I just learned a new phrase, “ingestion pathway zone.” This is Nuclear Regulatory Commission (NRC) speak for “you’re in trouble” if the Vermont Yankee Nuclear Power Plant, thirty-nine miles from my home in Northampton, MA, has a Fukushima moment. Around the valley, our fine Hadley Loam - a premimum farm soil classification – will glow, and the government will confiscate food harvested from these coffee black fields. Locavores would go extinct. But who would want to live here anyway?
There are 104 aging nuclear power plants in the United States. As of June 2011, the NRC was asked to extend the life of 66 US reactors for another 20 years. It said yes to all of them. While we were listening to reports from Japan about spent fuel rods melting in pools of water and hydrogen explosions threatening to rupture concrete containment vessels, the NRC was signing a new lease on life for our own Vermont Yankee Plant. The same General Electric boiling water reactor design the commentators were lamenting at Fukushima.
The skeptic in me looks to corporate greed, political dealing, and hedonistic self-interest to explain their willingness to risk the lives and properties of well over a million people. The psychologist in me looks to the way we humans think – or don’t. Consider Yale sociologist Charles Perrow’s Normal Accident Theory:
Normal accidents in complex technological systems are caused by multiple small failures that interact fatally in ways that designers and engineers can’t see. The accidents can’t be stopped because they are initially incomprehensible to the operators of the systems.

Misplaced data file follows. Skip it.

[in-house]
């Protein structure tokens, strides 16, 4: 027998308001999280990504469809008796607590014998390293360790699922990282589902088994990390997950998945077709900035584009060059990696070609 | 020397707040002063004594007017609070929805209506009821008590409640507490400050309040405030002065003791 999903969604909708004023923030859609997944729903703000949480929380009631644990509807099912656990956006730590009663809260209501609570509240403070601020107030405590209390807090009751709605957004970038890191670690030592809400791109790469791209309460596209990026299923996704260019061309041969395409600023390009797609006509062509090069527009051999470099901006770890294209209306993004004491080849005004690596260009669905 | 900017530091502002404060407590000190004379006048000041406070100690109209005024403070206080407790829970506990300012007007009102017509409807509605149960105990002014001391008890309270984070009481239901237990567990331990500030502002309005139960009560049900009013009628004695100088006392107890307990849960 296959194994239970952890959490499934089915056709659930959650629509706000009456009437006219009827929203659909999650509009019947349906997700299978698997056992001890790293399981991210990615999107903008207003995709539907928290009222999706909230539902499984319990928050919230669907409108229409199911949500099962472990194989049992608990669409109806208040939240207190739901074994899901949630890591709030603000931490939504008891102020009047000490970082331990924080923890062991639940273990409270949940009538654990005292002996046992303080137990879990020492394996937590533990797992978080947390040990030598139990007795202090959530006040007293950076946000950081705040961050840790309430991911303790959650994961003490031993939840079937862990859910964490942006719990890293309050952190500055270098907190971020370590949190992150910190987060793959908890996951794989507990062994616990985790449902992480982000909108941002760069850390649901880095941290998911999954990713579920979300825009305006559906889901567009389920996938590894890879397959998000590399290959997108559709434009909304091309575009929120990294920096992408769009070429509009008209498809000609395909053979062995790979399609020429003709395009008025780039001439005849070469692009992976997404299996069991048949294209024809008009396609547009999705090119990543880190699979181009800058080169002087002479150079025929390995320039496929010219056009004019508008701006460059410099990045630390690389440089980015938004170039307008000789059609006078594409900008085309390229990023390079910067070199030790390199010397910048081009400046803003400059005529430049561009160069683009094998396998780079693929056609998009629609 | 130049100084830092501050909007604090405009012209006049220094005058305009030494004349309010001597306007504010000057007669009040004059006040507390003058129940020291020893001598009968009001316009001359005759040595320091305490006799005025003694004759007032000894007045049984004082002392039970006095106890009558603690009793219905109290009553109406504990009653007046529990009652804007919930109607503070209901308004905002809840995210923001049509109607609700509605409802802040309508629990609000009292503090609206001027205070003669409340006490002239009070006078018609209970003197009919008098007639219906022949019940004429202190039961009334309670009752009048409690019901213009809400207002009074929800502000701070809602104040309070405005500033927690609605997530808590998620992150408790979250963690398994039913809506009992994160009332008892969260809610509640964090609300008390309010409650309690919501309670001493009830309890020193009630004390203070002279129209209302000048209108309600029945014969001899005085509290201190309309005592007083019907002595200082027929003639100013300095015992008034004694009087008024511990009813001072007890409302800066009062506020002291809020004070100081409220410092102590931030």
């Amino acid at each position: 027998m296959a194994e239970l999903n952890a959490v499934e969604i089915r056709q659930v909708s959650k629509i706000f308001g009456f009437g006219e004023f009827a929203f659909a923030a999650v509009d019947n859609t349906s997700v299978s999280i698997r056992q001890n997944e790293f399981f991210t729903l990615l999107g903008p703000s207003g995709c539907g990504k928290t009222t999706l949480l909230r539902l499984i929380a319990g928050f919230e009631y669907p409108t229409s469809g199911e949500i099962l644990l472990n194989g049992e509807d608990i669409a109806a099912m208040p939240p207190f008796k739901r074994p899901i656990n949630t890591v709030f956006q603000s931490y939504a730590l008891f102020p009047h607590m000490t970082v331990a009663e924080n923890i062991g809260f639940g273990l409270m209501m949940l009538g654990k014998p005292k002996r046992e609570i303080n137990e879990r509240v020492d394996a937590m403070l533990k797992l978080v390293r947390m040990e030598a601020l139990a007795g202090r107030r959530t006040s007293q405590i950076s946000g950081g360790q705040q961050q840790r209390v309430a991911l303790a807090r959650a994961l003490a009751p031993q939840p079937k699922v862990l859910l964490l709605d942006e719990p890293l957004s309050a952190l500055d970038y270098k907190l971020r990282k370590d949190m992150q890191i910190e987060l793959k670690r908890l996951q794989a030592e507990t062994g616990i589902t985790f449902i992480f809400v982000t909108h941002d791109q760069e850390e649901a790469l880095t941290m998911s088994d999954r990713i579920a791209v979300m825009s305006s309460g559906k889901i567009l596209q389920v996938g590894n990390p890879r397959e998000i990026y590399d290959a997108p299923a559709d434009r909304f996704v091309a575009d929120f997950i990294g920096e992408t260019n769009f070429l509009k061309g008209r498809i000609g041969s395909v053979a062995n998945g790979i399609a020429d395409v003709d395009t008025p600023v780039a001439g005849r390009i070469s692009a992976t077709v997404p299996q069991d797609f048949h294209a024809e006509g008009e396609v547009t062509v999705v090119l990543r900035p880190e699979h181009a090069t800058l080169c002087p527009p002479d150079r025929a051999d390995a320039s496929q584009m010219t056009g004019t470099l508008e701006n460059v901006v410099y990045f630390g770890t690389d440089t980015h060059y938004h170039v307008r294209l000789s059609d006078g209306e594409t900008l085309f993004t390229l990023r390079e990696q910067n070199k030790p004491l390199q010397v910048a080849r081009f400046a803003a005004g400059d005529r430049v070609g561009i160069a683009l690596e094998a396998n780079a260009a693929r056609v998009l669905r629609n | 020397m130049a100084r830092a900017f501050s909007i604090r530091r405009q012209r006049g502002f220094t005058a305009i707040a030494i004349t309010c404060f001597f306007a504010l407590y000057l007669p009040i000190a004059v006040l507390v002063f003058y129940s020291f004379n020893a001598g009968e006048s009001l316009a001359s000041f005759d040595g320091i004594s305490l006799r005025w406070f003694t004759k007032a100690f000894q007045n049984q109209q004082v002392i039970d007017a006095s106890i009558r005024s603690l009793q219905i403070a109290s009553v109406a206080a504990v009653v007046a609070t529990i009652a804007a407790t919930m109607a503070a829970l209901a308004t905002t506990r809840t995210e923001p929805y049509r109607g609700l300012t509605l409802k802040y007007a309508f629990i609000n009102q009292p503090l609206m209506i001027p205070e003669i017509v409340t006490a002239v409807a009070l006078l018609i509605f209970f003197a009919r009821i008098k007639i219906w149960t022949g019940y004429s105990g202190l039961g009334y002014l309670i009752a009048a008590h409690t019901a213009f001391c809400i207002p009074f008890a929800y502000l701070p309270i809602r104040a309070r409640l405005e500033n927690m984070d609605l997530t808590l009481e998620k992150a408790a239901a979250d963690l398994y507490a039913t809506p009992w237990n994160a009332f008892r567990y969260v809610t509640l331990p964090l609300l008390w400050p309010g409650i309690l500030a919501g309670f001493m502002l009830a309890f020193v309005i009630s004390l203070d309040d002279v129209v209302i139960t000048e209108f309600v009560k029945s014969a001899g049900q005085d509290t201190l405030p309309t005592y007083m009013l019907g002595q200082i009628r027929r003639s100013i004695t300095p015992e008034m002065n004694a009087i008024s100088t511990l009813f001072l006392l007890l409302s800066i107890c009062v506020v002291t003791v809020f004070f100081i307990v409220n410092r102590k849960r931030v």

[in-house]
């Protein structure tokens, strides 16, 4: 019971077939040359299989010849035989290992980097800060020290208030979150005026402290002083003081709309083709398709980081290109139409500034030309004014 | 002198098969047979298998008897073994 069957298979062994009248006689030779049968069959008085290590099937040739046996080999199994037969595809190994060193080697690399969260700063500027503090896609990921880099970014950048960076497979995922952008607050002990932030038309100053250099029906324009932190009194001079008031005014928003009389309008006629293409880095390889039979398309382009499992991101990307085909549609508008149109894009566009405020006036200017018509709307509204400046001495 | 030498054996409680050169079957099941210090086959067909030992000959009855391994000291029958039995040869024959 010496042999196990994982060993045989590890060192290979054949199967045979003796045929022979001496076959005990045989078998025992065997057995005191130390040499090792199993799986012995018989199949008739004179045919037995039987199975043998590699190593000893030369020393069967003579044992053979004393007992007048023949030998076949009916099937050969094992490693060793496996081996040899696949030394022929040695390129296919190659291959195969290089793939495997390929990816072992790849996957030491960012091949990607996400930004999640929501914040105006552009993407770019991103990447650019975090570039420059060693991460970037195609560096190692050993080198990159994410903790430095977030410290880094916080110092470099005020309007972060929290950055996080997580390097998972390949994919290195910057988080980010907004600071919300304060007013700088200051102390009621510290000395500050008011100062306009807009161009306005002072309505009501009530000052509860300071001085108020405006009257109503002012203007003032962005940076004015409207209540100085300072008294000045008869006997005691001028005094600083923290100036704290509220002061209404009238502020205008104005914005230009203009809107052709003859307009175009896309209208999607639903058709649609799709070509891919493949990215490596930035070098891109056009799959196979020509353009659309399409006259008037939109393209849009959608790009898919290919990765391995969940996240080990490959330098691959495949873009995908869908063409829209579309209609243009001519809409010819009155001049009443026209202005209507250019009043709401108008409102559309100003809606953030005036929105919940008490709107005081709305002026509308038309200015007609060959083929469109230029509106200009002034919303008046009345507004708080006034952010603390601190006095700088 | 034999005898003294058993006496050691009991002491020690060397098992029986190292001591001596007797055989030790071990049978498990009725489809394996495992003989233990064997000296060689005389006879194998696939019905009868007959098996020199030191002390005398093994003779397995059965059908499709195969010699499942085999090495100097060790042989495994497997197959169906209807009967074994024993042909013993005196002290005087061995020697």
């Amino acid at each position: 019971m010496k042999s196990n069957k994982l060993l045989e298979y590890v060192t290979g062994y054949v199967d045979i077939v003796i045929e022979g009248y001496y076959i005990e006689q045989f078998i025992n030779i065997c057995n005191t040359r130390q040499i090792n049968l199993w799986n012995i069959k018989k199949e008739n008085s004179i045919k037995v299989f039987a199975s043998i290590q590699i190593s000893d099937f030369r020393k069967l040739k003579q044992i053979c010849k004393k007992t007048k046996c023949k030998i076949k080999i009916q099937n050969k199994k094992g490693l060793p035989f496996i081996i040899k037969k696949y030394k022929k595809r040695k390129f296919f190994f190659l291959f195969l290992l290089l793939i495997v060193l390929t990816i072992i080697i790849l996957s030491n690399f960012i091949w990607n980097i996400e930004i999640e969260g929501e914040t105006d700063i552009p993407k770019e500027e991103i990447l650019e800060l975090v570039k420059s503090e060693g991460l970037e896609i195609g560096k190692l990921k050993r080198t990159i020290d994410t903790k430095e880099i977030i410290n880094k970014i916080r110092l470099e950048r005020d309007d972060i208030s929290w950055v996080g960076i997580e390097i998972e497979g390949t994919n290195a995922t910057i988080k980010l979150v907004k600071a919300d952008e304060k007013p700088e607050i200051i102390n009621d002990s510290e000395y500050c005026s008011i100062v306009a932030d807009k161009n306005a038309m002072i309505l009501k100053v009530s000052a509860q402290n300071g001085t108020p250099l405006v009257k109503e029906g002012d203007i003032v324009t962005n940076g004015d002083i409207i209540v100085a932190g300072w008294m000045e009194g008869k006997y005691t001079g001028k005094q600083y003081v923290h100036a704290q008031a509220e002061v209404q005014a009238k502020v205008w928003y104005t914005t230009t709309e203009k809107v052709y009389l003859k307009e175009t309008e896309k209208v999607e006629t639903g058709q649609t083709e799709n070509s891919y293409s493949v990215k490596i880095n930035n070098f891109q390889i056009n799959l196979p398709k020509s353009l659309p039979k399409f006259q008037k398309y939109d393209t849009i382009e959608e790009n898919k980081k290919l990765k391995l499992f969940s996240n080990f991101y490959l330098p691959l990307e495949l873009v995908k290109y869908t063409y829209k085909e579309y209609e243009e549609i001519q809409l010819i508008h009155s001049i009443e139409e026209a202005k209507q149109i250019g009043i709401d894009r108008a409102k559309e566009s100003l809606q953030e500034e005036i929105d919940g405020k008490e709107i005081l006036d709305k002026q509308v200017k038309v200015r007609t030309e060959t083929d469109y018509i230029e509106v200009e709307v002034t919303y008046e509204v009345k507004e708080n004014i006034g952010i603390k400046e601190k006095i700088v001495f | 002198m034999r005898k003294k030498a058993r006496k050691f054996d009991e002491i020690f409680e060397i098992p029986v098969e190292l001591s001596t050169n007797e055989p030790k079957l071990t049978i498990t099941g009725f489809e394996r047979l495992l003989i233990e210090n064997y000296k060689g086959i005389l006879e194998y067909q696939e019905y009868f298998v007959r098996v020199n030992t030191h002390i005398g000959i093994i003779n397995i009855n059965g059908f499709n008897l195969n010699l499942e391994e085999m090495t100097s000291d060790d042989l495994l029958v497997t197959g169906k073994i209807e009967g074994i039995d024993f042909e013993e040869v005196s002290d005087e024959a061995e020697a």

It is hard for the human mind to comprehend the multiplier effect in highly complex systems. Small, ordinary problems in isolation to one another tend to be forgivable. But in combination their dangers can expand exponentially, until the next minor mishap tips the calculus toward catastrophe. Moreover, when danger arises we want to reverse engineer the problem. Complex systems do not play by such rules - by the time a nuclear chain reaction has started, you can’t go back.
There are hints of Normal Accident Theory lurking in the NRC’s Vermont Yankee 4Q/2011 Plant Inspection Findings. Five events warranted reporting. Consider some examples. (1) For a brief period a vague control-wiring diagram compromised the reactor’s cooling ability. (2) Following the wrong instructions led to the inadvertent tripping of the emergency diesel generator fuel rack. (3) The maintenance and planning folks did not speak to the engineers resulting in the use of the wrong gasket for the flange of a High Pressure Coolant Injection System. A bad diagram, misunderstanding directions, and poor communication are all common aggravations. But imagine these events happening in symphony, at a nuclear power plant, thirty-nine miles from home.